An ode to the first Internet novel.
Since you’re on here, you know that it is the month of the Internet novel. Two heavy-hitters in particular—Lauren Oyler’s Fake Accounts and Patricia Lockwood’s No One Is Talking about This—have been brought into the world, and everyone on Book Twitter seems to be ruminating on what we want from this kind of thing. Some people love the Internet novel for its relatable portrayal of the way we live; some people hate the Internet novel because they come to fiction to be rid of their daily lives. Of course, the Internet novel is by no means new. Eight years ago, there was Dave Egger’s The Circle. And twelve years before that, there was Jeanette Winterson’s The PowerBook, a novel that I will now deem The First Internet Novel and recommend wholeheartedly to you.
Jeanette Winterson has a knack for unconventional structures. On page one, you are greeted not by a Table of Contents but by a Menu. It’s a playful introduction, one that already mocks and mirrors the language of this new technology. Some of the chapters—set in aggressive CAPS LOCK—read like a computer’s instruction manual: OPEN HARD DRIVE, NEW DOCUMENT, SEARCH, VIEW, VIEW AS ICON, EMPTY TRASH, SPECIAL, HELP, SHOW BALLOONS, CHOOSER, QUIT, REALLY QUIT?, RESTART, SAVE.
The story itself begins with Ali, a woman who writes stories via email for anyone who asks for them. Of course, what people mostly ask for is fantasies—love stories. She borrows people from history, characters from myth. She casts herself in the leading role opposite you:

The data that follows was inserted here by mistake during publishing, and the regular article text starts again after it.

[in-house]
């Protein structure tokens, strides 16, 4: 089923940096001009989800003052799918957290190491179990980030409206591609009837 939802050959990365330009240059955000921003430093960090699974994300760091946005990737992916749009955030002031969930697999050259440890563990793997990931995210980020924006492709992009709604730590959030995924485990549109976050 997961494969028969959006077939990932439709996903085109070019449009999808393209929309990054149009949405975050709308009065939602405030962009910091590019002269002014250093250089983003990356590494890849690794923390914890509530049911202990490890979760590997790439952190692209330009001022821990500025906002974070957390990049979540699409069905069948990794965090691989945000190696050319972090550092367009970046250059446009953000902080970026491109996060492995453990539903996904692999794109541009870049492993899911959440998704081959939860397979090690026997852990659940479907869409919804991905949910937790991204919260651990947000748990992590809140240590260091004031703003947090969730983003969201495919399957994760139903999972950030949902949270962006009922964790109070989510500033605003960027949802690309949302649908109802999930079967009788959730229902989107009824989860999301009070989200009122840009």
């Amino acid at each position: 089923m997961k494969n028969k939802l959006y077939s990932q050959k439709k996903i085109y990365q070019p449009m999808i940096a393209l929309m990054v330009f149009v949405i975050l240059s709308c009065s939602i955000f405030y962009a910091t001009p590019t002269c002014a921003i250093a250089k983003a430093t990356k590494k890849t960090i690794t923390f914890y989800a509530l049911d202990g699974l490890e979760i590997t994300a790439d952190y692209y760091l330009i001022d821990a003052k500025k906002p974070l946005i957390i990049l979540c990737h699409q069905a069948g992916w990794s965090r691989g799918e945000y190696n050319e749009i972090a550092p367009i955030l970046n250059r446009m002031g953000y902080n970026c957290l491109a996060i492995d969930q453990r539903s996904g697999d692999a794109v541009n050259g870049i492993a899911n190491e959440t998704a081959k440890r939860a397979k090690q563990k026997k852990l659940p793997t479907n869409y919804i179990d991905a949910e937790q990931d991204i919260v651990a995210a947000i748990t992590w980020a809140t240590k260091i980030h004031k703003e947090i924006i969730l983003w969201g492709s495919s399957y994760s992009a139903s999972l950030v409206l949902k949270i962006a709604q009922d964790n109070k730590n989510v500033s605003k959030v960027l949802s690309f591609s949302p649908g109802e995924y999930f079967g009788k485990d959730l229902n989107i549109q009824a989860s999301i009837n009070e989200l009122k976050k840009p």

This is where the story starts. Here, in these long lines of laptop DNA. Here we take your chromosomes, twenty-three pairs, and alter your height, eyes, teeth, sex. This is an invented world. You can be free just for one night. Undress. Take off your clothes. Take off your body. Hang them up behind the door. Tonight we go deeper than disguise.
It’s online dating before online dating. It’s online dating before the point was to come together in meatspace. The PowerBook is just so unafraid to be sentimental, to show its want. It’s refreshingly earnest! To be fair, the Internet of Jeanette Winterson’s novel was a different Internet. (Just look at the cover design: the wAvY cLiP aRT fONT is not ironic! Bless her!) Published in 2001, The PowerBook predates Twitter by five glorious years. There was no wry, cynical Twitter Voice then. But something I love about this writer is that, to her, every story is a romance. The Internet is merely a way to even the playing field, to flatten time and space, much like love.